Microsoft announced this week, that together with industry partners, it has executed a major botnet takedown of Waledac, a large and well-known “spambot.”
Botnets are networks of compromised computers controlled by "bot herders" or "bot masters" that use the thousands (sometimes millions) of compromised machines to distribute adware, spyware, spam emails and launch DDoS attacks. Botnets are typically installed onto end users machines by web browser vulnerabilities, worms, Trojan horses, or backdoors. A "bot master" will then control the machines by IRC commands to launch attacks or send email spam.
Microsoft, a founding member of the Botnet Task Force, said it was proud to announce the take down of the Waledac botnet, known internally at Microsoft as “Operation b49". Tim Cranton, Associate General Counsel at Microsoft, said the result was due to months of investigation and legal strategy. "At Microsoft, we don’t accept the idea that botnets are a fact of life. Given the recent spread of botnets, we are getting even more creative and aggressive in the fight against botnets and all forms of cybercrime," he said in a statement.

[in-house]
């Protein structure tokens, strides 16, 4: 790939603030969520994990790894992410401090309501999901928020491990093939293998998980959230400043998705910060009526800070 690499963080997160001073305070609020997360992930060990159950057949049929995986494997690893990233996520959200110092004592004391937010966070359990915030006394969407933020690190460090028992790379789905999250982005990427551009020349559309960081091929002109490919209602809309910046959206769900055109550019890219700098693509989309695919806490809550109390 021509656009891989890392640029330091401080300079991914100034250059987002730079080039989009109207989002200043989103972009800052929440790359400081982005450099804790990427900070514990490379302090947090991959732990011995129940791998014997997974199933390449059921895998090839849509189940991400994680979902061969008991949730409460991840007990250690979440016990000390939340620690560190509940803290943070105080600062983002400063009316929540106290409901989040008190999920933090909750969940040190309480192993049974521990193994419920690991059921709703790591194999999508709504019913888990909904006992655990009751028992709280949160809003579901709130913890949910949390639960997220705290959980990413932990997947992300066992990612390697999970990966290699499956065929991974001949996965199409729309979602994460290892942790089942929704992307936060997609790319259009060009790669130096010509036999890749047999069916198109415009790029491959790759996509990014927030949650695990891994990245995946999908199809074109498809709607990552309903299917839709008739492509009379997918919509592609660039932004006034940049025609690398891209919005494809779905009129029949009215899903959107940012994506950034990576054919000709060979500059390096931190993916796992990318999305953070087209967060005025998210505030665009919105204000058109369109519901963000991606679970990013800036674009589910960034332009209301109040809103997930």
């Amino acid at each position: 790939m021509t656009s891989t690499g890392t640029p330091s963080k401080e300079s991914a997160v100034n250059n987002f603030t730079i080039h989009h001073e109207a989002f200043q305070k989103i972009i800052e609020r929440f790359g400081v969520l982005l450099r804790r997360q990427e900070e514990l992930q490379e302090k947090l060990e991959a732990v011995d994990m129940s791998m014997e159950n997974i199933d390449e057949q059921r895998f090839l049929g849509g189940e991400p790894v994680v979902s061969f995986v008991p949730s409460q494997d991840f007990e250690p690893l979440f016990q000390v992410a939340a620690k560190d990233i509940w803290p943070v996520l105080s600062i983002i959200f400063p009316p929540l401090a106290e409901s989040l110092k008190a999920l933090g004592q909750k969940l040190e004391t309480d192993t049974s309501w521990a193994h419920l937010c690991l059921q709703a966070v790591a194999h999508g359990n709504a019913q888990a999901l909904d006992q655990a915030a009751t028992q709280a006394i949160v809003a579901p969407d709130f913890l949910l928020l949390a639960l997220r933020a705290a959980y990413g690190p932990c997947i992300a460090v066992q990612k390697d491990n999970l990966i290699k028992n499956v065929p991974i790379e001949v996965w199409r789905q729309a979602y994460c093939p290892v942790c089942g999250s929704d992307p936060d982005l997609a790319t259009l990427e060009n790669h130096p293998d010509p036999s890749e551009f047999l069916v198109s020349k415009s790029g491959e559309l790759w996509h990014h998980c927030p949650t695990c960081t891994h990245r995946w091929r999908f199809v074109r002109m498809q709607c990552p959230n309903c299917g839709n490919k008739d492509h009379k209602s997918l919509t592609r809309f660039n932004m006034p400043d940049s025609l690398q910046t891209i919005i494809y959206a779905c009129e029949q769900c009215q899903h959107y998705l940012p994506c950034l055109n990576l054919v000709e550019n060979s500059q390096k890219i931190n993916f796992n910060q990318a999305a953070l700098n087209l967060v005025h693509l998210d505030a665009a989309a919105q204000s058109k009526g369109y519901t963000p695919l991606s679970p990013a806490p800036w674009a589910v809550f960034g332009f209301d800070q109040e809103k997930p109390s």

A Federal Judge from the U.S. District Court of Eastern Virginia granted a temporary restraining order (PDF) cutting off 277 Internet domains associated with the Waledact botnet. The botnet was believed to have the capacity to send over 1.5 billion spam emails per day. Microsoft claims that in December alone, approximately 651 million spam emails attributable to Waledac were directed to Hotmail accounts. The emails included offers and scams related to online pharmacies, imitation goods and jobs. For the general Internet user hopefully this will result in less offers of Viagra, Nigerian lottery winnings and penis enlargement services. Wishful thinking?
Image of Waledac bot compromised computers